Amy Says Read This

Seriously, you should totally read this.


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The Princess in Black by Shannon & Dean Hale & LeUyen Pham

Image from Goodreads.com

Image from Goodreads.com

Hale, S., Hale, D., & Pham, L. (ill.) (2014). The Princess in Black. Candlewick Press: Massachusetts. ISBN: 9780763665104

Annotation: When the monster alarm rings, Princess Magnolia jumps into action and transforms into her monster fighting alter ego, the Princess in Black!

Reaction: In this short beginning chapter book, the Hales introduce readers to the wonderful character of Princess Magnolia, who is a perfect, pink-wearing princess, until it’s time to kick some monster tush. Then it’s time for Princess Magnolia to don practical shorts, boots and a cape in black.

One of the best things about this book is the way Princess Magnolia embraces both sides of herself: the girly, super feminine princess and the strong, capable, monster-tush-kicking superheroine. I recently came across a great article about how it does a disservice to children and women to treat girliness as being less good than tomboyishness, and I think, in light of that, the Hales have done something remarkable here. This is a book that tells children that being feminine and wearing pink is great! And so is going out and saving the kingdom from monsters! The two aren’t mutually exclusive, and that’s a great lesson.

On top of that, the story is engaging and funny, and though this story is pretty brief, the Hales have managed to create fully realized characters and a world around them. The illustrations are bright and colorful and add a lot of whimsy and humor to the text.

I really, really hope there are going to be more adventures of Princess Magnolia/the Princess in Black. The Hales have only begun to scratch the surface in this one.

Media used: watercolor and ink

Author’s Website

Illustrator’s Website

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Sex Criminals: One Weird Trick by Matt Fraction & Chip Zdarsky

Image from Goodreads.com

Image from Goodreads.com

Fraction, M., & Zdarsky, C. (ill.) 2014. Sex Criminals, vol. 1: One Weird Trick. Image Comics: ISBN: 9781607069461.

Annotation: Suzie has the power to stop time when she has sex, and she thought she was the only one until she met Jon. Together they come up with a plan to save Suzie’s beloved library, using their superpowers to rob banks.

Reaction: Describing this book to people is ridiculous. Because the premise is RIDICULOUS. It’s crazy and weird and totally awesome. It’s so much fun to read (as an adult! This is definitely not one for kids, and I wouldn’t even recommend it to a teen [but I also wouldn’t stop them from checking it out if they found it]). As my husband and members of my book club can attest, I’m not usually a huge fans of things that can be described as “weird,” but this book manages to find a great balance between weird and not-weird that really works for me.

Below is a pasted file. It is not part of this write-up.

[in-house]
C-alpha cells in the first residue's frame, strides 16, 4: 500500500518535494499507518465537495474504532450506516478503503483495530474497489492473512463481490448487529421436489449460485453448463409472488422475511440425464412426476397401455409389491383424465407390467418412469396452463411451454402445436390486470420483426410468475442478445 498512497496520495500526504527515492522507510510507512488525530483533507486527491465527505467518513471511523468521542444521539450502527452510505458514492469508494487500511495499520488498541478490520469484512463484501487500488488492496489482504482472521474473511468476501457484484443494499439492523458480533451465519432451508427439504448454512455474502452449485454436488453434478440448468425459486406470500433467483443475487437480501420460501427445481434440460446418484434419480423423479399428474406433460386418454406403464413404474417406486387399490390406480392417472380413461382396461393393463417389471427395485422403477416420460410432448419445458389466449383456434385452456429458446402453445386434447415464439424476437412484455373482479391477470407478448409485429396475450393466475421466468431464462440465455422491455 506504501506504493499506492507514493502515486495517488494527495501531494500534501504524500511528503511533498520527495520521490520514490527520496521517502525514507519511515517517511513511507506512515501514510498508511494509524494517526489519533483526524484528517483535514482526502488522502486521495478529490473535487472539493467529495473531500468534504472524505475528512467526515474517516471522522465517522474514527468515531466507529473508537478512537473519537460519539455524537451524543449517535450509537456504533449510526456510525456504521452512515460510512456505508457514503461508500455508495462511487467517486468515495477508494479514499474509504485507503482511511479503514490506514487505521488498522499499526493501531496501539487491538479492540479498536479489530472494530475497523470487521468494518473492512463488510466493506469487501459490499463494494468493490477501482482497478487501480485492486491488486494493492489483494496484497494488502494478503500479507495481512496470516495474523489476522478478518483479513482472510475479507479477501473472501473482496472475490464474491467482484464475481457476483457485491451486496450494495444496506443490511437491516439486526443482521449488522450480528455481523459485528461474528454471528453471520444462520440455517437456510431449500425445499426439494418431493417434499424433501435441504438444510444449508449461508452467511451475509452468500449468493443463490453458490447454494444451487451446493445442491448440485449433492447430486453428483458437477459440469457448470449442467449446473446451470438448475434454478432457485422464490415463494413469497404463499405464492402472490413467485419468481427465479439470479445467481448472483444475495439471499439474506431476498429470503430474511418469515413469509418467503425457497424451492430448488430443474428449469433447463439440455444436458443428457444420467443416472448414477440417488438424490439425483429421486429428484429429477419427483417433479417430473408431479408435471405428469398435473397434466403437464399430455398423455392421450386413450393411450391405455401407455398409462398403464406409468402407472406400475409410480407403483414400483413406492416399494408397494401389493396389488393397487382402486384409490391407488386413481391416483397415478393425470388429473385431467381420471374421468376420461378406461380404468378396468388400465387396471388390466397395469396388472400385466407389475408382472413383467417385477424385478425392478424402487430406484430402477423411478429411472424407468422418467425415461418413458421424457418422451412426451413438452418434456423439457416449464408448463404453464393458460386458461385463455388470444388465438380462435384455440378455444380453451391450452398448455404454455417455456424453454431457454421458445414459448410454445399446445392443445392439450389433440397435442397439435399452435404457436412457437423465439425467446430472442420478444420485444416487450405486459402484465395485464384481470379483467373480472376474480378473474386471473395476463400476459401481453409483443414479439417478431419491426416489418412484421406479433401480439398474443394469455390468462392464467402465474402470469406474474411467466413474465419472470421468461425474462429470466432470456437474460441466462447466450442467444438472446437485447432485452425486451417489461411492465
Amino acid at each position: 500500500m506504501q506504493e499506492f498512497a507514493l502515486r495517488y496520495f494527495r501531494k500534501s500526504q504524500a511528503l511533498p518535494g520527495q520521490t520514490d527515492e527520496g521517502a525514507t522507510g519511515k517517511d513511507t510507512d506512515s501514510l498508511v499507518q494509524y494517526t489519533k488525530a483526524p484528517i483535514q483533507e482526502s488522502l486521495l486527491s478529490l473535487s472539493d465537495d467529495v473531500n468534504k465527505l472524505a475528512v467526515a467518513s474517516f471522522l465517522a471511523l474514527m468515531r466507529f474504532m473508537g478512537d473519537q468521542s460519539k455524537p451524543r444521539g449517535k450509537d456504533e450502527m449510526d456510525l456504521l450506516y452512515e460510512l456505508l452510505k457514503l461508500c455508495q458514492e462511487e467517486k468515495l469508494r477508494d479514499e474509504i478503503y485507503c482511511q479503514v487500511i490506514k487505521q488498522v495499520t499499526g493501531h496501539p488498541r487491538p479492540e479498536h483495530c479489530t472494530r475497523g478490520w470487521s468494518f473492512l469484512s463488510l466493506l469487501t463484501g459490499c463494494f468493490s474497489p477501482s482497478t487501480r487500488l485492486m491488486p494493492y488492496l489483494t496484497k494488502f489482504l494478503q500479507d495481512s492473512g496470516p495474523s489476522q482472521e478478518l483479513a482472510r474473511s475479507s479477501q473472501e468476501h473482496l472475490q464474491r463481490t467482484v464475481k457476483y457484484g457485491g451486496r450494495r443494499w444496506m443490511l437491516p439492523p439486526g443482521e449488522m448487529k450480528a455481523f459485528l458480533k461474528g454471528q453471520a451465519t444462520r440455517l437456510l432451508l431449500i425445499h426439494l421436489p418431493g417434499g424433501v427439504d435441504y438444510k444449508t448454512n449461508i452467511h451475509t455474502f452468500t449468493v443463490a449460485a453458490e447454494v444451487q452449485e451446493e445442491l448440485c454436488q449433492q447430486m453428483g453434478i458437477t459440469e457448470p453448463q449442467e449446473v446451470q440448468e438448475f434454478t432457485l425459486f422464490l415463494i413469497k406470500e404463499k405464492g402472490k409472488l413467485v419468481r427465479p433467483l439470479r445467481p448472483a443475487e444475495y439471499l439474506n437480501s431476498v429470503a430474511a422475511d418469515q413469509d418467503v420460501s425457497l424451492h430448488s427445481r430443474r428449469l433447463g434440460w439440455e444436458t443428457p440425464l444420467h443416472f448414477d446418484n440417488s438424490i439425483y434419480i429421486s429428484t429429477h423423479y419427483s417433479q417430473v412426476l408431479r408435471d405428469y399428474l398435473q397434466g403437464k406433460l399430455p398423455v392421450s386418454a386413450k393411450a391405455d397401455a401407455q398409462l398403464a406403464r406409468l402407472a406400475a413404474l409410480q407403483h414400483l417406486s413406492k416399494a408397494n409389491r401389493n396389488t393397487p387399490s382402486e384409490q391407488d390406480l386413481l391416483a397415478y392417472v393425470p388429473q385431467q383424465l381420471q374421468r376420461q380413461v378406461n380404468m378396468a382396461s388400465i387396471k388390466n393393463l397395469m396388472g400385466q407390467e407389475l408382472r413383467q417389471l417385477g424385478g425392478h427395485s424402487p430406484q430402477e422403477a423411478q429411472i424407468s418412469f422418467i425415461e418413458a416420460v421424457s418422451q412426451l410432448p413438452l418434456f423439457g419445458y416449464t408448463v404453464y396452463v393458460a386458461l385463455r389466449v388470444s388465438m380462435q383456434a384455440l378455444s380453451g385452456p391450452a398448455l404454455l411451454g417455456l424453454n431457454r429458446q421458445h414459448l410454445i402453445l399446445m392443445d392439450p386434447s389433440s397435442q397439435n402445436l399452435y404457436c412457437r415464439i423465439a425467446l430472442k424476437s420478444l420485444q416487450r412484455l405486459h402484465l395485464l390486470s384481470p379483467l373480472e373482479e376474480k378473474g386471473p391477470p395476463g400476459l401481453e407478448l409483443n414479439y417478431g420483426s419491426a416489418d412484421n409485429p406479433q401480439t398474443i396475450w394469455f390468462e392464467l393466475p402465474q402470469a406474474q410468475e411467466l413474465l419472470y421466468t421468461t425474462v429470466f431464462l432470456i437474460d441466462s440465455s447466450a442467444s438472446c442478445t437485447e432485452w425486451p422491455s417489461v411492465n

The two main characters are great, and I would like to go out for drinks with both Suzie and Jon. And, not gonna lie, I fell a little in love with Jon the first time we meet him, too. His Lolita quoting is so sexy, and Fraction and Zdarsky perfectly capture that moment between Suzie and Jon. Honestly, it made me want to read Lolita, which is not a book I’ve ever harbored a secret desire to read.

My buds, Matt and Chip, actually do a great job of portraying their burgeoning relationship for the entirety of the book. I enjoyed watching it unfold and develop, and I especially love their epic first date when they spend a lot time talking and getting to know each other. It just feels very natural and genuine to me, and it makes me really excited to see where Matt and Chip take them in later volumes.

I also really like the way Suzie breaks the fourth wall to speak directly to the reader, which is something I feel like I’m seeing a lot more often in various media, and it super works here. It really helps make the story feel intimate and as if Suzie’s having a conversation with a good friend over drinks. I also like how Suzie will actually insert herself into scenes from the past as she narrates. I find it clever and fun, but I also have a little bit of a girl crush on Suzie, so I’m not sure she can do any wrong in my book.

I know this review has already turned into an ode to how much I loved this book, but we have to talk about the art. It’s amazing. It really helps sell this ridiculous story. I really like the classic pinup vibe of the character designs and that they look like normal people. Suzie and Jon are hot, but not supermodel, superhero hot. They’re regular people hot (and most of Jon’s appeal comes from his humor and intellect). Zdarsky does really interesting things with the characters’ flashbacks, and the stopped time scenes are crazy cool. I also love the coloring here. I love everything. It’s all good.

So, you know, read this. But only if you don’t mind copious amounts of doin’ it in your comics.

Author’s website (Incidentally, Matt Fraction is married to the excellent Kelly Sue DeConnick.)